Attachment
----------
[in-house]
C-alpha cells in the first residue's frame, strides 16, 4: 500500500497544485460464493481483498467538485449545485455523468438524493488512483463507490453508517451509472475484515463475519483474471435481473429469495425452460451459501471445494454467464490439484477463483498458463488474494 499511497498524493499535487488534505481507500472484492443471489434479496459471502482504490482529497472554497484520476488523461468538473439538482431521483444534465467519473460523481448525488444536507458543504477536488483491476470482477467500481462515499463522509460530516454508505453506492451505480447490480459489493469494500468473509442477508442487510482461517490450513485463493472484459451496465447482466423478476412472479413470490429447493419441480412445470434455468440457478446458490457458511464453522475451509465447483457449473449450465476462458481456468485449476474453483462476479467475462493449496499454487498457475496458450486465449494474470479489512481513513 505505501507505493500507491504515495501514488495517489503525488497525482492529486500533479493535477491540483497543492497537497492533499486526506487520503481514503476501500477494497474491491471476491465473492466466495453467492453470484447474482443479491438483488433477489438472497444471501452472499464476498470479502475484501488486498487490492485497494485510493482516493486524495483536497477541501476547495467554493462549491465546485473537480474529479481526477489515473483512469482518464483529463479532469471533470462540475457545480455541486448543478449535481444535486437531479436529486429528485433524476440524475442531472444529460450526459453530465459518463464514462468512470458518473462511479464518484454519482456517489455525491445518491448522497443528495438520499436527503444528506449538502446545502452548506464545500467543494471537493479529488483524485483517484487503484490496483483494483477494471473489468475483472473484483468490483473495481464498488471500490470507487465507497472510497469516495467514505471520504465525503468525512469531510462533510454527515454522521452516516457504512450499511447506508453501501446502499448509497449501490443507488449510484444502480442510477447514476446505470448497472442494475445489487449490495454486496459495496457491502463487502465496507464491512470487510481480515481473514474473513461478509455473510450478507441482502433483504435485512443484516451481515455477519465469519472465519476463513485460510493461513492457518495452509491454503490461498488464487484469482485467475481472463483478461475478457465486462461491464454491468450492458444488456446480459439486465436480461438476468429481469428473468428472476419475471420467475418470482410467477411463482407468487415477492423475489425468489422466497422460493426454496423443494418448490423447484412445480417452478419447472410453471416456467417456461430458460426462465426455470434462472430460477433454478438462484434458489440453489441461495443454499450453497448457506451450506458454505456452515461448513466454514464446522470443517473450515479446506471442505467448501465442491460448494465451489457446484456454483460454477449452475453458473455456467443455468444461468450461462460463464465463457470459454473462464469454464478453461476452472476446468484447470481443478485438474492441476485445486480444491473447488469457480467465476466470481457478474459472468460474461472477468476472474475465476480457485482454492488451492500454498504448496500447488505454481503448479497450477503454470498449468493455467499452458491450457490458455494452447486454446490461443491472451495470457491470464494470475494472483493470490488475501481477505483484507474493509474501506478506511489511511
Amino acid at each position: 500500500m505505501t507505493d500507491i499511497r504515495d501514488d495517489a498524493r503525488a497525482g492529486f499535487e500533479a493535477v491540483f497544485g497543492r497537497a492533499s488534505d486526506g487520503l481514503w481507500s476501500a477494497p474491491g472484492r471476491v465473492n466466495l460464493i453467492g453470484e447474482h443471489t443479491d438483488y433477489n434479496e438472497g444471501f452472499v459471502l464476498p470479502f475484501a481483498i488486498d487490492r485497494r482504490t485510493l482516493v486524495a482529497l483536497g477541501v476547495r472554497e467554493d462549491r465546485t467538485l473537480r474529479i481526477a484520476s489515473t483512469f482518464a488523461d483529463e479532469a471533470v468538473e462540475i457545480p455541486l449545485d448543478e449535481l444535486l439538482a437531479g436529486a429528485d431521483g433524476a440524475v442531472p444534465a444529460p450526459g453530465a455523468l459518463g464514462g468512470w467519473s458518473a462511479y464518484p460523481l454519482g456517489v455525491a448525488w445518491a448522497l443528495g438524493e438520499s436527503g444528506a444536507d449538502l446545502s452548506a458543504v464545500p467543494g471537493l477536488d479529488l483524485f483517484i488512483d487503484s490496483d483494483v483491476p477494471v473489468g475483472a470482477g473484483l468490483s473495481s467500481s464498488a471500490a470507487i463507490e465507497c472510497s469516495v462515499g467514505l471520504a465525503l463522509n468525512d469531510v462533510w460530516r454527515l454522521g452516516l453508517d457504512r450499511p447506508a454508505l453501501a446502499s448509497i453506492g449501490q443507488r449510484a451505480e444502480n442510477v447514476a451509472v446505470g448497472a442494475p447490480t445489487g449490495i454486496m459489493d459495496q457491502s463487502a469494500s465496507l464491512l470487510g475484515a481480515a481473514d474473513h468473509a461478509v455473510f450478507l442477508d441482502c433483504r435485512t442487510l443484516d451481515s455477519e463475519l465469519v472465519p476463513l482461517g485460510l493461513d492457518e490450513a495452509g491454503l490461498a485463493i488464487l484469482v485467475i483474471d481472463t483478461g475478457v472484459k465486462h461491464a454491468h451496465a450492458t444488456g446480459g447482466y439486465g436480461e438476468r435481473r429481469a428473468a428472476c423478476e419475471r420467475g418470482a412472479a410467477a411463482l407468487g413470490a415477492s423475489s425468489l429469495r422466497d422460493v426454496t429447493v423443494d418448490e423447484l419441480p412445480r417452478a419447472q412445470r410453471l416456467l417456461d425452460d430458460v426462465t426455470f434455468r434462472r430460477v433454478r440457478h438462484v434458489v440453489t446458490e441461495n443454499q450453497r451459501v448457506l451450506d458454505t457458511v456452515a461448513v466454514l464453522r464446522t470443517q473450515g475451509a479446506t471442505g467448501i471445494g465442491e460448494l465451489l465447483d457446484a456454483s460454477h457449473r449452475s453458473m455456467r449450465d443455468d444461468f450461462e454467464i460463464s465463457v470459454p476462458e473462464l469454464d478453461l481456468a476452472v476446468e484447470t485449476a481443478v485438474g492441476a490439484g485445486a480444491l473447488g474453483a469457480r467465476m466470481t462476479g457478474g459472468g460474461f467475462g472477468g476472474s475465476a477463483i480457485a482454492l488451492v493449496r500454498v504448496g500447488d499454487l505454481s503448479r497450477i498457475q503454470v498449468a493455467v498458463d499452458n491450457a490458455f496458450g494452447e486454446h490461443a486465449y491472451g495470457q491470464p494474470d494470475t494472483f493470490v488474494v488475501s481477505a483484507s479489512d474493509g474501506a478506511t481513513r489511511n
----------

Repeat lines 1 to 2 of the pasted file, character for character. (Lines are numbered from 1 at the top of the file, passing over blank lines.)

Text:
[in-house]
C-alpha cells in the first residue's frame, strides 16, 4: 500500500497544485460464493481483498467538485449545485455523468438524493488512483463507490453508517451509472475484515463475519483474471435481473429469495425452460451459501471445494454467464490439484477463483498458463488474494 499511497498524493499535487488534505481507500472484492443471489434479496459471502482504490482529497472554497484520476488523461468538473439538482431521483444534465467519473460523481448525488444536507458543504477536488483491476470482477467500481462515499463522509460530516454508505453506492451505480447490480459489493469494500468473509442477508442487510482461517490450513485463493472484459451496465447482466423478476412472479413470490429447493419441480412445470434455468440457478446458490457458511464453522475451509465447483457449473449450465476462458481456468485449476474453483462476479467475462493449496499454487498457475496458450486465449494474470479489512481513513 505505501507505493500507491504515495501514488495517489503525488497525482492529486500533479493535477491540483497543492497537497492533499486526506487520503481514503476501500477494497474491491471476491465473492466466495453467492453470484447474482443479491438483488433477489438472497444471501452472499464476498470479502475484501488486498487490492485497494485510493482516493486524495483536497477541501476547495467554493462549491465546485473537480474529479481526477489515473483512469482518464483529463479532469471533470462540475457545480455541486448543478449535481444535486437531479436529486429528485433524476440524475442531472444529460450526459453530465459518463464514462468512470458518473462511479464518484454519482456517489455525491445518491448522497443528495438520499436527503444528506449538502446545502452548506464545500467543494471537493479529488483524485483517484487503484490496483483494483477494471473489468475483472473484483468490483473495481464498488471500490470507487465507497472510497469516495467514505471520504465525503468525512469531510462533510454527515454522521452516516457504512450499511447506508453501501446502499448509497449501490443507488449510484444502480442510477447514476446505470448497472442494475445489487449490495454486496459495496457491502463487502465496507464491512470487510481480515481473514474473513461478509455473510450478507441482502433483504435485512443484516451481515455477519465469519472465519476463513485460510493461513492457518495452509491454503490461498488464487484469482485467475481472463483478461475478457465486462461491464454491468450492458444488456446480459439486465436480461438476468429481469428473468428472476419475471420467475418470482410467477411463482407468487415477492423475489425468489422466497422460493426454496423443494418448490423447484412445480417452478419447472410453471416456467417456461430458460426462465426455470434462472430460477433454478438462484434458489440453489441461495443454499450453497448457506451450506458454505456452515461448513466454514464446522470443517473450515479446506471442505467448501465442491460448494465451489457446484456454483460454477449452475453458473455456467443455468444461468450461462460463464465463457470459454473462464469454464478453461476452472476446468484447470481443478485438474492441476485445486480444491473447488469457480467465476466470481457478474459472468460474461472477468476472474475465476480457485482454492488451492500454498504448496500447488505454481503448479497450477503454470498449468493455467499452458491450457490458455494452447486454446490461443491472451495470457491470464494470475494472483493470490488475501481477505483484507474493509474501506478506511489511511